Hello Stack Exchange community,

I'm running a regression on a survey dataset which consists of 45,381 individuals in 36 countries using Stata. My model is specified as:

reg income religious `controls' [pweight=Combinwt], cluster(village)

where Combinwt is the probability weight and standard errors are clustered at the village level, since the survey is performed by randomly choosing villages in a region and then randomly choosing individuals within that village.

When I ask Stata to produce a residuals vs. fitted plot, this is the result:

Residuals vs. fitted plot of OLS regression I have never seen an rvf plot that looks like this before. Does anyone have any ideas for what could explain the shape of the plot?

Best regards,


If you watch closely, you will find out that the slope of the lines is -1. I.e. the values of y along every one of the lines are exactly equal. That is you get this lines only because you have great many cases for which the left hand side variable is equal. The lines are visible because relative to the number of observations there are not that many different values of y.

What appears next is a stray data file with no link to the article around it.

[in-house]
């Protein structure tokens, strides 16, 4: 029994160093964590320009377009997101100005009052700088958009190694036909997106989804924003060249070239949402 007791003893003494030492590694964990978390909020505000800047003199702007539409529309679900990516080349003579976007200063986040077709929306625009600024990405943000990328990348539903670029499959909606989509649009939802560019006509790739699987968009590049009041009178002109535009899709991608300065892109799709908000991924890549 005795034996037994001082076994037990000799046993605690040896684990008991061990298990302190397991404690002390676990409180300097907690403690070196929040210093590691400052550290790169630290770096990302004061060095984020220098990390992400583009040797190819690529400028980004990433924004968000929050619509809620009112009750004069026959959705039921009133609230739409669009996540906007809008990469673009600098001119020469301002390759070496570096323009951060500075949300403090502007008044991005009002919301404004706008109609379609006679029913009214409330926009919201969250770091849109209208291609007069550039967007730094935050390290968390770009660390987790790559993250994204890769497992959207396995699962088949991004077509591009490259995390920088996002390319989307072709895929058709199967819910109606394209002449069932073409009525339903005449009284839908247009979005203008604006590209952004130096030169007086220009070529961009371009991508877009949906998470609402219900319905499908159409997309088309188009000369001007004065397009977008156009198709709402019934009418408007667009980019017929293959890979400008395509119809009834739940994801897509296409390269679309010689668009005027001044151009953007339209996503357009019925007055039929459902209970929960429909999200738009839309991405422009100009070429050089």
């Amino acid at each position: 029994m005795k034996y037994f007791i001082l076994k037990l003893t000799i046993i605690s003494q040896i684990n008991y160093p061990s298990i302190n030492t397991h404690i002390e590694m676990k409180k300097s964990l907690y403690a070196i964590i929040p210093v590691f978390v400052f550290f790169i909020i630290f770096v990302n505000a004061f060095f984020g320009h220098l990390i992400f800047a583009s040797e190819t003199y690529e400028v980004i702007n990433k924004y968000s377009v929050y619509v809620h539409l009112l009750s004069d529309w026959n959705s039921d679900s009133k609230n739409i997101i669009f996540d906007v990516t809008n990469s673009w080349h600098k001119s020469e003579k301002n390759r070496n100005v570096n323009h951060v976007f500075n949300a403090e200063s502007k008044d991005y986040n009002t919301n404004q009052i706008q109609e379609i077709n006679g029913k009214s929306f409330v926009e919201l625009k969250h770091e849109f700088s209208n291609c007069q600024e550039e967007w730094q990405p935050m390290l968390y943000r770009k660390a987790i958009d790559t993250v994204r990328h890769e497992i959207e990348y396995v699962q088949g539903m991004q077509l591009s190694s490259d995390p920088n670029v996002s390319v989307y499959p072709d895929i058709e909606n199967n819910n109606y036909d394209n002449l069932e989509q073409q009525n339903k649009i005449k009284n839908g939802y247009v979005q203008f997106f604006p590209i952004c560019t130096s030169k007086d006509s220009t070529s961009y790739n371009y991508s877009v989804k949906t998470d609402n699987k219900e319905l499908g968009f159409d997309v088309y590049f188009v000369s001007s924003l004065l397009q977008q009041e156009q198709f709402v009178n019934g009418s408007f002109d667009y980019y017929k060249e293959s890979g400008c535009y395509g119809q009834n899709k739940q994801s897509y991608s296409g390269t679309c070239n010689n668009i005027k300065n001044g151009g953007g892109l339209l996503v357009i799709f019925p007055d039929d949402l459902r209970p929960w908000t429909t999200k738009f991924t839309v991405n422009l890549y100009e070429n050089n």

| improve this answer | |
  • $\begingroup$ Thank you for a really clear answer! It's true, I only have about 40 distinct values for my left hand side variable. Follow up question: Would you say that this pattern is problematic for statistical inference? $\endgroup$ – Tómas Bjarnason Mar 1 at 21:52
  • $\begingroup$ @TómasBjarnason Well, not necessarily. Of course if you are modelling income and have many zeros on the left hand side you may want to consider a Tobit model. $\endgroup$ – Grada Gukovic Mar 1 at 21:58

Your Answer

By clicking “Post Your Answer”, you agree to our terms of service, privacy policy and cookie policy

Not the answer you're looking for? Browse other questions tagged or ask your own question.